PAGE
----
• Endurance - 21 days
  • Aircraft carried - 1 × Super Lynx 300 / Fennec AS555 / EC725

Sensors

SMART-S radar for the SGPVs

It is believed that the RMN had requested for Thales Herakles radar that used on the FREMM frigates but BHIC had instead chosen the SMART-S.[14] These following sensors have been chosen for the ships.

Combat System:DCNS SETIS
Search radar:Thales SMART-S Mk2
Fire control radar:Rheinmetall TMEO Mk2 electro-optical tracking system & TMX/EO Mk2
Sonar:Thales CAPTAS-2 ASW suite with hull sonar & towed array sonar

Armament

The stealth 57 mm gun to equip the SGPVs, seen with the barrel retracted

The Bofors 57 mm gun will be mounted in a stealth cupola similar to the ones mounted on the Swedish Visby-class corvette. This frigate also equipped with two MSI DS30M 30 mm cannon as a secondary gun. BHIC also announced that there has been 16 Sylver VLS allocated on the deck of the ship for the surface-to-air missile although the missiles not contracted yet as 2019. At the LIMA 2015, BHIC confirmed that the Naval Strike Missile had been chosen for this frigate anti-ship missile requirement, winning over the Exocet MM40 Block 3.[15]For the anti-submarine capabilities, it is confirmed that the ships will be equipped with two J+S fixed triple torpedo launcher.[16]

Ships of the class

Builders Name Pennant number Laid down Launched Commissioned Homeport
Boustead Heavy Industries Corporation (BHIC) Maharaja Lela 2501 8 March 2016 24 August 2017[17] expected 2021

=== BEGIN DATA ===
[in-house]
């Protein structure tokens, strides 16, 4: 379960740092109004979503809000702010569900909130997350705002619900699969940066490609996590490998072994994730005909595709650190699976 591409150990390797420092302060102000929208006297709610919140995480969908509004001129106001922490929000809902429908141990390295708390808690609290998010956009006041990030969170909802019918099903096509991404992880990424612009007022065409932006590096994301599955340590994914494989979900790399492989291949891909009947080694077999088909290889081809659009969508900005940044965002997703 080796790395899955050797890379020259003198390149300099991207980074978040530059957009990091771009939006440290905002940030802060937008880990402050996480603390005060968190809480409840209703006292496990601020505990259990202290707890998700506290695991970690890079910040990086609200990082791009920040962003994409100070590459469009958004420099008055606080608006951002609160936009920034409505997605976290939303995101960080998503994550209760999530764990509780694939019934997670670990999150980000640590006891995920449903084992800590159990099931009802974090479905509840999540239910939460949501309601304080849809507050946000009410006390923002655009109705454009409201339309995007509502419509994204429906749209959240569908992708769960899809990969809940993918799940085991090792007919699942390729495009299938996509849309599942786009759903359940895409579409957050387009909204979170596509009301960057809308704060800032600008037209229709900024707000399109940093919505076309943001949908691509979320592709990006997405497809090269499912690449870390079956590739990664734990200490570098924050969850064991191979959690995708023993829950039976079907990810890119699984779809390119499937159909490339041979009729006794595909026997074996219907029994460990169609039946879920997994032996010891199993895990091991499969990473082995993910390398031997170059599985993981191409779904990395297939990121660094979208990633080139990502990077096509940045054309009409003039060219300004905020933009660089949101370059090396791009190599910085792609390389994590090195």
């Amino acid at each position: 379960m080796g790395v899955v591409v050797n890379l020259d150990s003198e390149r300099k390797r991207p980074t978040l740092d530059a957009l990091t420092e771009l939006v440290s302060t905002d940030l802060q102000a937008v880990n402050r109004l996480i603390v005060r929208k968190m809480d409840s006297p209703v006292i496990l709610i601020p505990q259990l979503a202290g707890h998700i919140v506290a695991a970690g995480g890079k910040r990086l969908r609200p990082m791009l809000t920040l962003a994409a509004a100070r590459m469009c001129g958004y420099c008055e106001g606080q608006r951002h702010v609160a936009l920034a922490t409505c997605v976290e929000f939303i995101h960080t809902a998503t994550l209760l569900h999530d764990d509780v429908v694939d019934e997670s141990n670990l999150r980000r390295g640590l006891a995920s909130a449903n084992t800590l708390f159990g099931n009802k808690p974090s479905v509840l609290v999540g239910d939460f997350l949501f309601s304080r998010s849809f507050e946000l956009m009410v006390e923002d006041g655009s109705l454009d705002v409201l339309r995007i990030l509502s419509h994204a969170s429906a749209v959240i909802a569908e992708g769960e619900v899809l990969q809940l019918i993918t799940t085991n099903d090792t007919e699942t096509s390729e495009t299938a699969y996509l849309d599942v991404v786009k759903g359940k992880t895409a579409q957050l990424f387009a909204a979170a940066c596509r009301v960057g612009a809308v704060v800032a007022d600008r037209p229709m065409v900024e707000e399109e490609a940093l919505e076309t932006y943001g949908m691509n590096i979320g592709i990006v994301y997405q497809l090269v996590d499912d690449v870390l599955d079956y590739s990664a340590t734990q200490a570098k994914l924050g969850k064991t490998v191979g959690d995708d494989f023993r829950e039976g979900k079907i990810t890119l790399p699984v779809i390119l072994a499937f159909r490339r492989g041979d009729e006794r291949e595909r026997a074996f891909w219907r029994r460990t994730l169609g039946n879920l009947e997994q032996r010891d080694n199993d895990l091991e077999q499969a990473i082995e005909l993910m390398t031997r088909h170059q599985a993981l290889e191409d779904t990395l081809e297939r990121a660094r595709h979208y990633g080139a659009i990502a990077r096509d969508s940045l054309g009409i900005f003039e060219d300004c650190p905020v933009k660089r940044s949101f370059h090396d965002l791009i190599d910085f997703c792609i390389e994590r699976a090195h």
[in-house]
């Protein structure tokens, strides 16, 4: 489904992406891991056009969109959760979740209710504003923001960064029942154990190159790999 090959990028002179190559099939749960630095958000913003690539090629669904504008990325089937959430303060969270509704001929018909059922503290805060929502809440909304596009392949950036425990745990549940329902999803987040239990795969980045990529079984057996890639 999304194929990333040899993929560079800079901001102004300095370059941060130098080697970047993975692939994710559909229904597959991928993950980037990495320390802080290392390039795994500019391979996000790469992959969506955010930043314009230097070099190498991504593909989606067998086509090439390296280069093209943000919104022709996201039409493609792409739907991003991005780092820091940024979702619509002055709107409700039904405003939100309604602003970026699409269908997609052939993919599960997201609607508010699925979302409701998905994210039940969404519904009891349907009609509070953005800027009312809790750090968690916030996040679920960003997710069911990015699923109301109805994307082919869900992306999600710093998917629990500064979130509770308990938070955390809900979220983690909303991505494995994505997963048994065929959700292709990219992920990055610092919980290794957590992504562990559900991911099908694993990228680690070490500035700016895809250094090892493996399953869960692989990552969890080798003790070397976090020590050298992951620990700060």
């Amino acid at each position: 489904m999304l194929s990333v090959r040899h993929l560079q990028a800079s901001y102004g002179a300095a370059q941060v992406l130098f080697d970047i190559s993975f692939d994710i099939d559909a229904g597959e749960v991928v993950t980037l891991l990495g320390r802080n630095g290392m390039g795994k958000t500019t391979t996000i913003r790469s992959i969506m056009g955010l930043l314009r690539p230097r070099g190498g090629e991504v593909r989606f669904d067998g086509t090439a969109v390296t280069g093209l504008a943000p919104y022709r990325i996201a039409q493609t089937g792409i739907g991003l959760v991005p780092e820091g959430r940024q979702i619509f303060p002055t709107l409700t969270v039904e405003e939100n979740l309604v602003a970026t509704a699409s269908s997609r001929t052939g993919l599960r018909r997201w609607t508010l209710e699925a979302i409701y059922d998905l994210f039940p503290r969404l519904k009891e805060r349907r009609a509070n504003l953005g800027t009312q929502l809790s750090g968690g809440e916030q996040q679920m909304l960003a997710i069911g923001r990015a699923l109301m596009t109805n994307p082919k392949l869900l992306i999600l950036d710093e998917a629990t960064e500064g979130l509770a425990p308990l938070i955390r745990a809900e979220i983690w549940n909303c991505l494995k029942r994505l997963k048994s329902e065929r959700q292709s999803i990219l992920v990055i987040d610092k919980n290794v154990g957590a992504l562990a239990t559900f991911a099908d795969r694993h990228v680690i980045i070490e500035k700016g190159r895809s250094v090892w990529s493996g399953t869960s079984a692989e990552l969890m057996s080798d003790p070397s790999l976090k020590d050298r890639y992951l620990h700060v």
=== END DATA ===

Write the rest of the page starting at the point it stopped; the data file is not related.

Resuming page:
Boustead Heavy Industries Corporation (BHIC) Syarif Masahor 2502 28 February 2017[3]
Boustead Heavy Industries Corporation (BHIC) Raja Mahadi 2503 18 December 2017[2]
Boustead Heavy Industries Corporation (BHIC) Mat Salleh 2504 31 October 2018[18]
Boustead Heavy Industries Corporation (BHIC) Tok Janggut 2505 TBA[19]
Boustead Heavy Industries Corporation (BHIC) Mat Kilau 2506

See also

References

  1. ^ a b c "Malaysian Ministry of Defence Confirms Construction of Gowind ships for LCS program". navyrecognition.com. 28 October 2013. Retrieved 2014.
  2. ^ a b http://www.malaysiandefence.com/keel-laying-ceremony-for-third-lcs/
  3. ^ a b http://www.malaysiandefence.com/no-quarter/
  4. ^ "No Quarter". malaysiandefence.com. Retrieved 2017.
  5. ^ https://www.bhic.com.my/doc/LCS.pdf
  6. ^ "NavyRecognition". Retrieved 2015.
  7. ^ "LIMA 2015 update". Retrieved 2015.
  8. ^ "Letter of Award for NSM ships equipment with Malaysian Boustead Naval Shipyard Sdn Bhd". Navy Recognition. 9 April 2015. Retrieved 2015.
  9. ^ Abas, Marhalim (17 July 2014). "SGPV-LCS Contract Formalised". Malaysian Defence. Retrieved 2014.
  10. ^ "Royal Malaysian Navy Releases First Official Image of its LCS-SGPV Corvette". navyrecognition.com. 27 August 2014. Retrieved 2014.
  11. ^ Abas, Marhalim (22 February 2011). "SGPV or LCS...Part II". Malaysian Defence. Retrieved 2014.
  12. ^ Abas, Marhalim (17 December 2011). "SGPV/LCS/ Frigate awarded to BNS/DCNS Ceiling Price Goes Up to RM9 billion". Malaysian Defence. Retrieved 2014.
  13. ^ "Malaysian Navy Gowind SGPV LCS program update at DSA 2014 with Boustead". Youtube.
  14. ^ "Thales SMART-S Mk2 radar and CAPTAS- 2 towed sonar confirmed for Malaysia LCS program". navyrecognition.com. 18 February 2014. Retrieved 2014.
  15. ^ "Letter of Award for NSM ships equipment with Malaysian Boustead Naval Shipyard Sdn Bhd". 9 April 2015.
  16. ^ "J+S Ltd to supply the Torpedo Launching System for the Royal Malaysian Navy LCS/SGPV corvettes". navyrecognition.com. 24 September 2014. Retrieved 2014.
  17. ^ https://www.navyrecognition.com/index.php/news/defence-news/2017/august-2017-navy-naval-forces-defense-industry-technology-maritime-security-global-news/5505-royal-malaysian-navy-launched-its-first-lcs-gowind-frigate-kd-maharaja-lela.html
  18. ^ http://www.malaysiandefence.com/fourth-lcs-keel-laying-ceremony/
  19. ^ https://www.malaysiandefence.com/here-we-go-again-lcs/

External links